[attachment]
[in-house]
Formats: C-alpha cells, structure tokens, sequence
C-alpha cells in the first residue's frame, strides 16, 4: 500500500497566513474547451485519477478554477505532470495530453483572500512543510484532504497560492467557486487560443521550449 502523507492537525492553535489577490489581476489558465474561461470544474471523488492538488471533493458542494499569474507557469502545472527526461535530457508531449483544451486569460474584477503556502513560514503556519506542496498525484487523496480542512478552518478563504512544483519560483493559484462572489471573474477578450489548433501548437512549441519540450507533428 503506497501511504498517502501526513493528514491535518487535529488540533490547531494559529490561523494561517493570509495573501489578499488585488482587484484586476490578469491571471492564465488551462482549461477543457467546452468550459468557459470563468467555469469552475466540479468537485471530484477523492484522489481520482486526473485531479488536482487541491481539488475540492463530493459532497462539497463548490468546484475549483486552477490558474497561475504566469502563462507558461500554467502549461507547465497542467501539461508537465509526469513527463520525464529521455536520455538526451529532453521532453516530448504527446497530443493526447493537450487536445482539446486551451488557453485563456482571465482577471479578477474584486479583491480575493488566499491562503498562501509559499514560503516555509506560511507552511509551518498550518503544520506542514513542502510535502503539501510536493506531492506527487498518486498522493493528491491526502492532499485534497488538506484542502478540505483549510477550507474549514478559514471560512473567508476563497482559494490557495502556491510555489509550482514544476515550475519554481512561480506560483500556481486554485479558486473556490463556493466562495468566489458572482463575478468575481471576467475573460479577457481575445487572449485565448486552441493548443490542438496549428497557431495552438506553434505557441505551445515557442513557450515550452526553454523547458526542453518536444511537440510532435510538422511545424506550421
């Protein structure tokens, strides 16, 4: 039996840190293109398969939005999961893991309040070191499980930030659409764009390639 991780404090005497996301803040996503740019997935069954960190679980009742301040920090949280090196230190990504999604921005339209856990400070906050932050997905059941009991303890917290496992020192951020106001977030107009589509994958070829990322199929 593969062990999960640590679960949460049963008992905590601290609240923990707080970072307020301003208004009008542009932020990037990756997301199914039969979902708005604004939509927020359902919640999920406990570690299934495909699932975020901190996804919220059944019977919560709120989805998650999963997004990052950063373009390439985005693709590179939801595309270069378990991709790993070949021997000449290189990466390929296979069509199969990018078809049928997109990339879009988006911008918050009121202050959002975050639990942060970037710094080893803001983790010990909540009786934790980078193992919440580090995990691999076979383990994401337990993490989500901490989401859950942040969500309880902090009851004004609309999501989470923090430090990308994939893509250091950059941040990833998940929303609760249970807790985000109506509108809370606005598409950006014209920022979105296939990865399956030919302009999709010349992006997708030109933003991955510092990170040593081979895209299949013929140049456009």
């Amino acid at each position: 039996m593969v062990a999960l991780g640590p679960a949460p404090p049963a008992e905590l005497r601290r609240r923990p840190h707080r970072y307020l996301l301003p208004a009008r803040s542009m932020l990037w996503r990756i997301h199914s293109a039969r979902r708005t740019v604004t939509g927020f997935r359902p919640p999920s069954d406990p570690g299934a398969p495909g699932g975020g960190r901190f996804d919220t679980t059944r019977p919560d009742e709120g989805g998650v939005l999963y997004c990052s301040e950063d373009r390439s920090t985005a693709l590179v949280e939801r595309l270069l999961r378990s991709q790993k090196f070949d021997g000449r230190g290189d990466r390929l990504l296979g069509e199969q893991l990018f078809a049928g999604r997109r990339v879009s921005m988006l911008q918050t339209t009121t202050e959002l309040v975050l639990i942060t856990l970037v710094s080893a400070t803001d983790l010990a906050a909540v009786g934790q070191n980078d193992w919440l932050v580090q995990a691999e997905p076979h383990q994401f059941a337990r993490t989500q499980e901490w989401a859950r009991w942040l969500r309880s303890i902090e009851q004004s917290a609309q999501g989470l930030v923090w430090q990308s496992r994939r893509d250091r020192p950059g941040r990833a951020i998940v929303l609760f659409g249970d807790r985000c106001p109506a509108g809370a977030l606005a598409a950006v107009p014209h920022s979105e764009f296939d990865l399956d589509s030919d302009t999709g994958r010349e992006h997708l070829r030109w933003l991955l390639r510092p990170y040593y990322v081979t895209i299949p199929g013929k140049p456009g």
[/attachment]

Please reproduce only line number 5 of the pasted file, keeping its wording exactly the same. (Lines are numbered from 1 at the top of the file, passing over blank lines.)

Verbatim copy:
């Amino acid at each position: 039996m593969v062990a999960l991780g640590p679960a949460p404090p049963a008992e905590l005497r601290r609240r923990p840190h707080r970072y307020l996301l301003p208004a009008r803040s542009m932020l990037w996503r990756i997301h199914s293109a039969r979902r708005t740019v604004t939509g927020f997935r359902p919640p999920s069954d406990p570690g299934a398969p495909g699932g975020g960190r901190f996804d919220t679980t059944r019977p919560d009742e709120g989805g998650v939005l999963y997004c990052s301040e950063d373009r390439s920090t985005a693709l590179v949280e939801r595309l270069l999961r378990s991709q790993k090196f070949d021997g000449r230190g290189d990466r390929l990504l296979g069509e199969q893991l990018f078809a049928g999604r997109r990339v879009s921005m988006l911008q918050t339209t009121t202050e959002l309040v975050l639990i942060t856990l970037v710094s080893a400070t803001d983790l010990a906050a909540v009786g934790q070191n980078d193992w919440l932050v580090q995990a691999e997905p076979h383990q994401f059941a337990r993490t989500q499980e901490w989401a859950r009991w942040l969500r309880s303890i902090e009851q004004s917290a609309q999501g989470l930030v923090w430090q990308s496992r994939r893509d250091r020192p950059g941040r990833a951020i998940v929303l609760f659409g249970d807790r985000c106001p109506a509108g809370a977030l606005a598409a950006v107009p014209h920022s979105e764009f296939d990865l399956d589509s030919d302009t999709g994958r010349e992006h997708l070829r030109w933003l991955l390639r510092p990170y040593y990322v081979t895209i299949p199929g013929k140049p456009g």